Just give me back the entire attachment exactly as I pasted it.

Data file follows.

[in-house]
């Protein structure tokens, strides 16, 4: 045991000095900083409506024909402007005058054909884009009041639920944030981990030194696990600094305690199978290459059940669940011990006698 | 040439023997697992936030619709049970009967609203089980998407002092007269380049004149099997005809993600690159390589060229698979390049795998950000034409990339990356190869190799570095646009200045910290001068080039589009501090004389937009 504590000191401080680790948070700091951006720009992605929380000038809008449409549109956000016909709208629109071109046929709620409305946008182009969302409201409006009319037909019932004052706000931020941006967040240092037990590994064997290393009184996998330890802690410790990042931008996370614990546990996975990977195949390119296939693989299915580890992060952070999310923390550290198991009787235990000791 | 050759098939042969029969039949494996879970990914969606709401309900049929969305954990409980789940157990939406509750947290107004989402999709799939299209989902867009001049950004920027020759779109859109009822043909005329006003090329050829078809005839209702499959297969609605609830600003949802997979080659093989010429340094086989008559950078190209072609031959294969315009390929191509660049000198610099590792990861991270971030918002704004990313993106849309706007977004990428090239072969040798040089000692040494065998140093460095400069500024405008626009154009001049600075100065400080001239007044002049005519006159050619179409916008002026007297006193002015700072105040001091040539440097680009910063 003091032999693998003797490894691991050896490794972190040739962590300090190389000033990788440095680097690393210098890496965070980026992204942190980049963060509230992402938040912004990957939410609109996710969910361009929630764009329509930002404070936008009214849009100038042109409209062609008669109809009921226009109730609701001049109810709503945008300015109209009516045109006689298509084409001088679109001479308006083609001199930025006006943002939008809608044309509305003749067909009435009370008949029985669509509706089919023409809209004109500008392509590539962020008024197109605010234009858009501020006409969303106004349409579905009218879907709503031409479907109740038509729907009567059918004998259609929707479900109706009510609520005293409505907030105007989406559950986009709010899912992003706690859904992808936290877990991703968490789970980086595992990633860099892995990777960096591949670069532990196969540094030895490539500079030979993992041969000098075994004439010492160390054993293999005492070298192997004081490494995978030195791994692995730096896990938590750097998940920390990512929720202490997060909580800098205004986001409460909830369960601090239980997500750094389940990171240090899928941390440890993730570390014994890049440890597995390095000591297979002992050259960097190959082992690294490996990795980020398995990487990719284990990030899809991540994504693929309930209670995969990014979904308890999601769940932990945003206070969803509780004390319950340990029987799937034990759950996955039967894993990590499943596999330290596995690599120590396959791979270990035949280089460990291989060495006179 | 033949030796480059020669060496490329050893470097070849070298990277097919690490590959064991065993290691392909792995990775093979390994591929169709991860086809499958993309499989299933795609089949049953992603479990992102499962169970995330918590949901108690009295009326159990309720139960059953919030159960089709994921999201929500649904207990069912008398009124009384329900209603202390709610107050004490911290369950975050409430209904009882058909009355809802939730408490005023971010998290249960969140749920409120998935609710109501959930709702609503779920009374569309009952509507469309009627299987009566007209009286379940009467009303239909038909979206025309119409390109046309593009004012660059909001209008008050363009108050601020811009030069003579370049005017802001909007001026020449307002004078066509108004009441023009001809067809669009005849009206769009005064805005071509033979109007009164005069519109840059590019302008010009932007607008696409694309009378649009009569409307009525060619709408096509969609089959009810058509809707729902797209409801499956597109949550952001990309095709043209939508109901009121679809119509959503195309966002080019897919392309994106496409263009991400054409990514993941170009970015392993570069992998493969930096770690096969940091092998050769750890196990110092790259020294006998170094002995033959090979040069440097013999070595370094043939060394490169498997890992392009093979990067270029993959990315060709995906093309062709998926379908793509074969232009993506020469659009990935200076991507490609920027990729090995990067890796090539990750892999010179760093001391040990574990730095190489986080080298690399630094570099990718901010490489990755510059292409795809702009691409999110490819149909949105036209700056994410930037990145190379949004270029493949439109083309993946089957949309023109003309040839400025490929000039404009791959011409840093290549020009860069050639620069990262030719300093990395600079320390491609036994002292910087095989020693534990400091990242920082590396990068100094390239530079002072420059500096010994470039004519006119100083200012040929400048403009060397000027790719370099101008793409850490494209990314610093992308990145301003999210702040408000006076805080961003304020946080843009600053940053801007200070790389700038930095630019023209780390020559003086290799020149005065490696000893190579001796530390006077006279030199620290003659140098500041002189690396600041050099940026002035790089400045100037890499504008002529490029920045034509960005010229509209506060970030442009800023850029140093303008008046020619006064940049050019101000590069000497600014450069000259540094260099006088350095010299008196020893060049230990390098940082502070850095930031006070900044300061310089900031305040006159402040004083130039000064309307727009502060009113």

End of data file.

[in-house]
């Protein structure tokens, strides 16, 4: 045991000095900083409506024909402007005058054909884009009041639920944030981990030194696990600094305690199978290459059940669940011990006698 | 040439023997697992936030619709049970009967609203089980998407002092007269380049004149099997005809993600690159390589060229698979390049795998950000034409990339990356190869190799570095646009200045910290001068080039589009501090004389937009 504590000191401080680790948070700091951006720009992605929380000038809008449409549109956000016909709208629109071109046929709620409305946008182009969302409201409006009319037909019932004052706000931020941006967040240092037990590994064997290393009184996998330890802690410790990042931008996370614990546990996975990977195949390119296939693989299915580890992060952070999310923390550290198991009787235990000791 | 050759098939042969029969039949494996879970990914969606709401309900049929969305954990409980789940157990939406509750947290107004989402999709799939299209989902867009001049950004920027020759779109859109009822043909005329006003090329050829078809005839209702499959297969609605609830600003949802997979080659093989010429340094086989008559950078190209072609031959294969315009390929191509660049000198610099590792990861991270971030918002704004990313993106849309706007977004990428090239072969040798040089000692040494065998140093460095400069500024405008626009154009001049600075100065400080001239007044002049005519006159050619179409916008002026007297006193002015700072105040001091040539440097680009910063 003091032999693998003797490894691991050896490794972190040739962590300090190389000033990788440095680097690393210098890496965070980026992204942190980049963060509230992402938040912004990957939410609109996710969910361009929630764009329509930002404070936008009214849009100038042109409209062609008669109809009921226009109730609701001049109810709503945008300015109209009516045109006689298509084409001088679109001479308006083609001199930025006006943002939008809608044309509305003749067909009435009370008949029985669509509706089919023409809209004109500008392509590539962020008024197109605010234009858009501020006409969303106004349409579905009218879907709503031409479907109740038509729907009567059918004998259609929707479900109706009510609520005293409505907030105007989406559950986009709010899912992003706690859904992808936290877990991703968490789970980086595992990633860099892995990777960096591949670069532990196969540094030895490539500079030979993992041969000098075994004439010492160390054993293999005492070298192997004081490494995978030195791994692995730096896990938590750097998940920390990512929720202490997060909580800098205004986001409460909830369960601090239980997500750094389940990171240090899928941390440890993730570390014994890049440890597995390095000591297979002992050259960097190959082992690294490996990795980020398995990487990719284990990030899809991540994504693929309930209670995969990014979904308890999601769940932990945003206070969803509780004390319950340990029987799937034990759950996955039967894993990590499943596999330290596995690599120590396959791979270990035949280089460990291989060495006179 | 033949030796480059020669060496490329050893470097070849070298990277097919690490590959064991065993290691392909792995990775093979390994591929169709991860086809499958993309499989299933795609089949049953992603479990992102499962169970995330918590949901108690009295009326159990309720139960059953919030159960089709994921999201929500649904207990069912008398009124009384329900209603202390709610107050004490911290369950975050409430209904009882058909009355809802939730408490005023971010998290249960969140749920409120998935609710109501959930709702609503779920009374569309009952509507469309009627299987009566007209009286379940009467009303239909038909979206025309119409390109046309593009004012660059909001209008008050363009108050601020811009030069003579370049005017802001909007001026020449307002004078066509108004009441023009001809067809669009005849009206769009005064805005071509033979109007009164005069519109840059590019302008010009932007607008696409694309009378649009009569409307009525060619709408096509969609089959009810058509809707729902797209409801499956597109949550952001990309095709043209939508109901009121679809119509959503195309966002080019897919392309994106496409263009991400054409990514993941170009970015392993570069992998493969930096770690096969940091092998050769750890196990110092790259020294006998170094002995033959090979040069440097013999070595370094043939060394490169498997890992392009093979990067270029993959990315060709995906093309062709998926379908793509074969232009993506020469659009990935200076991507490609920027990729090995990067890796090539990750892999010179760093001391040990574990730095190489986080080298690399630094570099990718901010490489990755510059292409795809702009691409999110490819149909949105036209700056994410930037990145190379949004270029493949439109083309993946089957949309023109003309040839400025490929000039404009791959011409840093290549020009860069050639620069990262030719300093990395600079320390491609036994002292910087095989020693534990400091990242920082590396990068100094390239530079002072420059500096010994470039004519006119100083200012040929400048403009060397000027790719370099101008793409850490494209990314610093992308990145301003999210702040408000006076805080961003304020946080843009600053940053801007200070790389700038930095630019023209780390020559003086290799020149005065490696000893190579001796530390006077006279030199620290003659140098500041002189690396600041050099940026002035790089400045100037890499504008002529490029920045034509960005010229509209506060970030442009800023850029140093303008008046020619006064940049050019101000590069000497600014450069000259540094260099006088350095010299008196020893060049230990390098940082502070850095930031006070900044300061310089900031305040006159402040004083130039000064309307727009502060009113």